However, Anwar warned even then, against the process of intellectual decline and decay that was and continues to gradually set into Islam. With the deterioration in economic activities over the centuries of colonial subjugation, poverty and destitution began to surface in Muslim societies. Patronage of learning, arts, and sciences suffered. As the level of learning declined, superstitions grew. The general public could no longer be counted upon to participate intelligently in societal processes as responsible and enlightened citizens.
Among the ulama, conservatism and rigidity began to take root in the face of external challenges and internal decadence. The doctrine of taqlid (uncritical imitation) was instituted. Innovation, change and inquiry became suspect. In such a climate, the ulama devoted themselves almost entirely to the issue of fiqh (jurisprudence) and limited study and commentary to the works of the great scholars of the classical era.
Serious problems which cried for urgent attention, including poverty, illiteracy and other forms of social malaise, were ignored. Islamic scholarship was confined to textual studies of language, traditions and orthodox jurisprudence. It became absorbed, not in the urgent task of championing the broad vision and civilizational ideals of Islam in the face of the onslaught of modern secular ideologies, but in attempting to unearth past solutions to resolve sometimes petty issues.
The effort to revive the spirit of inquiry and reasoned discourse (tajdid) required no less than a thorough transformation of mental outlook. To regain their central position in society, the ulama need to manifest intellectual vigour and societal relevance. They have to compete among the multifarious contending forces for the hearts and minds of the people. If a disproportionate number of ulama were to devote themselves entirely to jurisprudence, the other sciences and arts would be bereft of moral leadership. The issue of penal sanction of the shariah, for example, is a preoccupation of the majority of the ulama, although the mass poverty is more pervasive than criminality, and the suffering of the destitute and the hungry in so many parts of the Muslim world demands greater attention and compassion.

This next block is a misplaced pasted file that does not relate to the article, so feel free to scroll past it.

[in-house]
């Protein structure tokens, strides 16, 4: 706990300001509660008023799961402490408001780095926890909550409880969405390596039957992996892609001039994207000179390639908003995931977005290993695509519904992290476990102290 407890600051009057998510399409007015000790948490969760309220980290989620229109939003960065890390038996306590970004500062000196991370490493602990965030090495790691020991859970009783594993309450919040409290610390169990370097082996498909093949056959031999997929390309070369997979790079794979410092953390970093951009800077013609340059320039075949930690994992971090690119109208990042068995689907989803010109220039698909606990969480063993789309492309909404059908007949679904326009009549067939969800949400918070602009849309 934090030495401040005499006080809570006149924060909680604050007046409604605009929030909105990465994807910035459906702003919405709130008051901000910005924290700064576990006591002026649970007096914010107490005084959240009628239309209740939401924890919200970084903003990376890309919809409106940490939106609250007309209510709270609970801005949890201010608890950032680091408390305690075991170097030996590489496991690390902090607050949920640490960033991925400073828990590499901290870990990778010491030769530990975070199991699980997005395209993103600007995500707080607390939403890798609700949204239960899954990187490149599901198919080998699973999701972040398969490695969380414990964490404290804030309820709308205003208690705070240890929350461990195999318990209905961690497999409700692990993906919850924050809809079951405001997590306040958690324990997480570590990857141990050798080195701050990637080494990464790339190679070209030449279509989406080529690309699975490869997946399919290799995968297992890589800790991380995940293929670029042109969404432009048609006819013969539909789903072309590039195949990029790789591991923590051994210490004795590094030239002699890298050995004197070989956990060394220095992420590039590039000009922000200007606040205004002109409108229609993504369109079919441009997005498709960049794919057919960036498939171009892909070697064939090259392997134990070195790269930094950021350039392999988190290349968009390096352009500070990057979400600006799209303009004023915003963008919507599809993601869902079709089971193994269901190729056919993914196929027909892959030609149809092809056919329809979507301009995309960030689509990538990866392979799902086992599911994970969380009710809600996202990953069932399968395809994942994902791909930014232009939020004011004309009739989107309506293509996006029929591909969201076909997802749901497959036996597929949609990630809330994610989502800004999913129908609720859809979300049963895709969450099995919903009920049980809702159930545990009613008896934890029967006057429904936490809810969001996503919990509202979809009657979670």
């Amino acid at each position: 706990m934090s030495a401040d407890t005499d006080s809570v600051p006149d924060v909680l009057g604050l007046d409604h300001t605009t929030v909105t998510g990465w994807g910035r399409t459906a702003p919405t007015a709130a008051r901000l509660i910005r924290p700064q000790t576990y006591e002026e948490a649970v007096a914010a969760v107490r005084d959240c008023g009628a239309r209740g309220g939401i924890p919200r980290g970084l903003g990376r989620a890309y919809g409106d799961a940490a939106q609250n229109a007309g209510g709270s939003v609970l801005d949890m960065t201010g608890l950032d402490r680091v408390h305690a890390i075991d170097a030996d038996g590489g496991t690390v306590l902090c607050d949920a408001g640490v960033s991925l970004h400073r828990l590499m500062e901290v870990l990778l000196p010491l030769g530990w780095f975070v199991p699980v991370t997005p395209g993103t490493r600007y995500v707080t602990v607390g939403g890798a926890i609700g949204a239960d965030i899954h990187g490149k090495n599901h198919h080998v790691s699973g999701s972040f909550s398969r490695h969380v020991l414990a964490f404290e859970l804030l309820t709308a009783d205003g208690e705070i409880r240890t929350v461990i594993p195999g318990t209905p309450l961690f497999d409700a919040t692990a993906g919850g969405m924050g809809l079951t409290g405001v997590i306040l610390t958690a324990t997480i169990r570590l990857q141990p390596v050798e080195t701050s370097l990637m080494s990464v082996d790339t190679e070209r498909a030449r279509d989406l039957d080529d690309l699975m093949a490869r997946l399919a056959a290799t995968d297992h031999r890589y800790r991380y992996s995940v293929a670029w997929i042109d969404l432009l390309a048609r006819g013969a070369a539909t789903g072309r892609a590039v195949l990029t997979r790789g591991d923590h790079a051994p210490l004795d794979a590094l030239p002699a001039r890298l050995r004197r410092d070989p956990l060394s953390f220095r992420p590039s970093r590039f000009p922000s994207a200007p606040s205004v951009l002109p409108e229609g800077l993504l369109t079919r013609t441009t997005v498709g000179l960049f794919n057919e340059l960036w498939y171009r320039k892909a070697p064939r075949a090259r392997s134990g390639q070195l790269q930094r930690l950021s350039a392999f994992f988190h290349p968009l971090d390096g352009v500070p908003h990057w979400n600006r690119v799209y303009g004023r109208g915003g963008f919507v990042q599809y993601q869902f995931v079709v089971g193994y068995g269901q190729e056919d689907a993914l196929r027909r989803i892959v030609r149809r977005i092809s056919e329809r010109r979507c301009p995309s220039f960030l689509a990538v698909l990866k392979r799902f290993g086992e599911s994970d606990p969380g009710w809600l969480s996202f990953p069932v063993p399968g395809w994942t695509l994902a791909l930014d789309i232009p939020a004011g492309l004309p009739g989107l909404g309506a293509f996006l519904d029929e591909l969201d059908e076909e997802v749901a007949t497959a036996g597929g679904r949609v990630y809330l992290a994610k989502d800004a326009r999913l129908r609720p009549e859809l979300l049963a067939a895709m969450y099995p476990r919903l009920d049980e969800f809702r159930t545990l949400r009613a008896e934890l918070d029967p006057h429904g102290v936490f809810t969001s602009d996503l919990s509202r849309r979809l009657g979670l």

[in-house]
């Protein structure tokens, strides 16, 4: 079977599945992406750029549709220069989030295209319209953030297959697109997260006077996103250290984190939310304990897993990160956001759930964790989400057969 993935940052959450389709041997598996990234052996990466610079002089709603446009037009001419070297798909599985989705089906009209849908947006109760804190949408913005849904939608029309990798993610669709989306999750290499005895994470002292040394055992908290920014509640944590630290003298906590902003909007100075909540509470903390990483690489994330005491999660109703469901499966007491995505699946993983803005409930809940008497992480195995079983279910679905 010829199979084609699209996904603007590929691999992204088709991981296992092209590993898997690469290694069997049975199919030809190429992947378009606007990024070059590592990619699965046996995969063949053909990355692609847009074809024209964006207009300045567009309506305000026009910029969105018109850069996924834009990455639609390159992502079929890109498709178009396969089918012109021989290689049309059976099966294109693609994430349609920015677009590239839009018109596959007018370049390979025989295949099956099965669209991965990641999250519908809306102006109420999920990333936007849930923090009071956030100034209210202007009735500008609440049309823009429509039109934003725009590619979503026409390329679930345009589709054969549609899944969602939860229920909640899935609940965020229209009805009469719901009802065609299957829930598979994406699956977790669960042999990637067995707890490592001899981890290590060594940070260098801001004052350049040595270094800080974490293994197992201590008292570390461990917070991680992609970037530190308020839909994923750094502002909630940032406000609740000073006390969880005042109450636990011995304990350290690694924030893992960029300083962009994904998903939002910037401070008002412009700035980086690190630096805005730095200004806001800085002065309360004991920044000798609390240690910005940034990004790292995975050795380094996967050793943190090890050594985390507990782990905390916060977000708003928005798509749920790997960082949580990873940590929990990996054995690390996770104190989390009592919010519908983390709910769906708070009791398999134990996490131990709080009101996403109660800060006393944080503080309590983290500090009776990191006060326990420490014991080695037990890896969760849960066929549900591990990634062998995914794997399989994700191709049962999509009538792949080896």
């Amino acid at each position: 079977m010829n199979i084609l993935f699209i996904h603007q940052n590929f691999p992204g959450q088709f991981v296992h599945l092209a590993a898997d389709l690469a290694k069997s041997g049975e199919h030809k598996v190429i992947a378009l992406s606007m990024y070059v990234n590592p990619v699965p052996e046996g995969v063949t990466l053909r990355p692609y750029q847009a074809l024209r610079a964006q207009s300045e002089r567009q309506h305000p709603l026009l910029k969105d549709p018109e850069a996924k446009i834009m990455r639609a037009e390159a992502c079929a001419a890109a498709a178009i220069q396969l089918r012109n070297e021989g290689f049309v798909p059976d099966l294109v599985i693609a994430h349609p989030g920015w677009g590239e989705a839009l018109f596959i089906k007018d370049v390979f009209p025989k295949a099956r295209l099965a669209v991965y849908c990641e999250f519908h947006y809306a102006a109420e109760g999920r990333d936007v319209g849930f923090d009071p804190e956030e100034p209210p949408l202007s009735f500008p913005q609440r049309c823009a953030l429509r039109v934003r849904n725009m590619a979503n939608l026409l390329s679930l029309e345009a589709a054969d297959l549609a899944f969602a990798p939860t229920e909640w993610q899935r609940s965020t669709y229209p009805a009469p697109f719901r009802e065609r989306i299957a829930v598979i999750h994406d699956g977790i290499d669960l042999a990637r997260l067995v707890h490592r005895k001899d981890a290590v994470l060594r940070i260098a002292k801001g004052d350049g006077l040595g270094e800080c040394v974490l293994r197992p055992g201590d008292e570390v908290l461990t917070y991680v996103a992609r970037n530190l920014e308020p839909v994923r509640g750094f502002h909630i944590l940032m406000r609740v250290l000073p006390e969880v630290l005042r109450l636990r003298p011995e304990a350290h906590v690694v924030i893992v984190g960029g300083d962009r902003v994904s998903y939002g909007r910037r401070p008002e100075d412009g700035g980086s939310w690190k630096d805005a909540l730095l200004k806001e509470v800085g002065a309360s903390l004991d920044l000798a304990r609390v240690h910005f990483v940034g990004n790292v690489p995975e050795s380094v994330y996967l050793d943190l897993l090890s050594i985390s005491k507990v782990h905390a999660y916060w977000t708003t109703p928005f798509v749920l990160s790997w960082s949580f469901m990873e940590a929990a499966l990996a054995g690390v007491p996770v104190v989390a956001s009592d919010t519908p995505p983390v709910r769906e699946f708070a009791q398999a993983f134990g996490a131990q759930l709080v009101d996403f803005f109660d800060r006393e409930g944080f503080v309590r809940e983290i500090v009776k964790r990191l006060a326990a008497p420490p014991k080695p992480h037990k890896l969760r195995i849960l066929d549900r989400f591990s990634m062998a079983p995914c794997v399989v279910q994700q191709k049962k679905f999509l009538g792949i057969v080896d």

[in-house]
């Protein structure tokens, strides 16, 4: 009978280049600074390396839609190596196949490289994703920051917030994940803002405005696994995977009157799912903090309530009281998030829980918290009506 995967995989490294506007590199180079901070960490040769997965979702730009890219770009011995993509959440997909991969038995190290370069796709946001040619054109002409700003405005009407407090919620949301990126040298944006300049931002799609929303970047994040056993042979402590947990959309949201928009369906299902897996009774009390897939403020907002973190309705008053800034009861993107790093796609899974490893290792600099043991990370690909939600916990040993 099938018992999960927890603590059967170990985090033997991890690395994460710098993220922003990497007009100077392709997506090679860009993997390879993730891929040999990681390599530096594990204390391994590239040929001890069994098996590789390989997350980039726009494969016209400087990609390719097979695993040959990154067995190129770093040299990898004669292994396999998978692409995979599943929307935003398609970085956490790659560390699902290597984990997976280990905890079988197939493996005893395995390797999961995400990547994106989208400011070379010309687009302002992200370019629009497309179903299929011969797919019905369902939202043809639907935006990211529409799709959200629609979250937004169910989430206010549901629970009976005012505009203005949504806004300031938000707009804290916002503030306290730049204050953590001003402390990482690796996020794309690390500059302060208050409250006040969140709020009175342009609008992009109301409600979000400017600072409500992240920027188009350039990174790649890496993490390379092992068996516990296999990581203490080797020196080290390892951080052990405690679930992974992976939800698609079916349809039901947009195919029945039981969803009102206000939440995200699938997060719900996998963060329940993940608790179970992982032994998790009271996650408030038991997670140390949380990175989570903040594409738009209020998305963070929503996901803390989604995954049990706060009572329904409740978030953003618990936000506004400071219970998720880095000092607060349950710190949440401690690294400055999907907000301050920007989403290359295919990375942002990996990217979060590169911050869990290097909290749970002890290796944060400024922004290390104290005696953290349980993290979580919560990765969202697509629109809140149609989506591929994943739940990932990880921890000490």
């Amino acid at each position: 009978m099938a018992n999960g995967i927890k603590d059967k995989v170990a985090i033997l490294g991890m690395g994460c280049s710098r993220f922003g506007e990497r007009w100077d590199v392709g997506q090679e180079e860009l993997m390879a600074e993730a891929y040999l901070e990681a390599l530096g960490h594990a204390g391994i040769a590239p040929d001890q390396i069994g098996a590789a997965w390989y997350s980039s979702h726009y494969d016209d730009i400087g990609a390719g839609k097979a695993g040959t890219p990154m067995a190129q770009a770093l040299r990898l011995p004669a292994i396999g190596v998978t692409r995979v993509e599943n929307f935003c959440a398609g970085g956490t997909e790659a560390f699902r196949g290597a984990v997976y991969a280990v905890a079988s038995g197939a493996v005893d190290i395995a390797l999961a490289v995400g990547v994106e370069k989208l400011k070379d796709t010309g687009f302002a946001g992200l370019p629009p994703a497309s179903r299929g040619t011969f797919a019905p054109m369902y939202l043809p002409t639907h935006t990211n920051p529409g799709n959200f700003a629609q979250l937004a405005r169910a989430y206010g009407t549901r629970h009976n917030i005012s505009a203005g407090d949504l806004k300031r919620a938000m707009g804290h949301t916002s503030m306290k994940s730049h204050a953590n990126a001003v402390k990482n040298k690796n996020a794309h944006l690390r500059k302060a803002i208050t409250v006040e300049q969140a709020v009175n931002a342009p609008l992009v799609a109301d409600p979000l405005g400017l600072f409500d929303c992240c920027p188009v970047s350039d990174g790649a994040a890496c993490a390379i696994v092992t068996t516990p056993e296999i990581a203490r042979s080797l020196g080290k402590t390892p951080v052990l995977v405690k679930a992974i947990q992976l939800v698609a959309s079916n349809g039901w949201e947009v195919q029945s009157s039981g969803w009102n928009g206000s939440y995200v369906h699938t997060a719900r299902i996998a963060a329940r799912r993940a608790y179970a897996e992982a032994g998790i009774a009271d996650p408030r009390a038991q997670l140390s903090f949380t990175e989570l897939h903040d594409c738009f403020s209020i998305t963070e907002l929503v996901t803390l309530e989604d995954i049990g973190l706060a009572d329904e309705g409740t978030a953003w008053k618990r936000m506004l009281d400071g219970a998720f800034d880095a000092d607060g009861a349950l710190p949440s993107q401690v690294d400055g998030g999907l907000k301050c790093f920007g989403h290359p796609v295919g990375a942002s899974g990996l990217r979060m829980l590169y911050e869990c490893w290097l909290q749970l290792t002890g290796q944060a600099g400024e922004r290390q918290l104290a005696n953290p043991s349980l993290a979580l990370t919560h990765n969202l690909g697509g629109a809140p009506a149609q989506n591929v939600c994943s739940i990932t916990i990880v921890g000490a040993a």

Muslims need to address urgent social and economic issues such as the eradication of poverty and illiteracy, the provision of employment, decent housing and other social amenities. These are preconditions before certain shariah injunctions can be translated into legislation. Indeed, the construction of an outer edifice of Islamic governance without the true substance of physical and spiritual well-being of the ummah would be a travesty of the maqasid al-sharia, the ideals and objectives of religion itself. It is tantamount to insisting on a form of religion devoid of substance.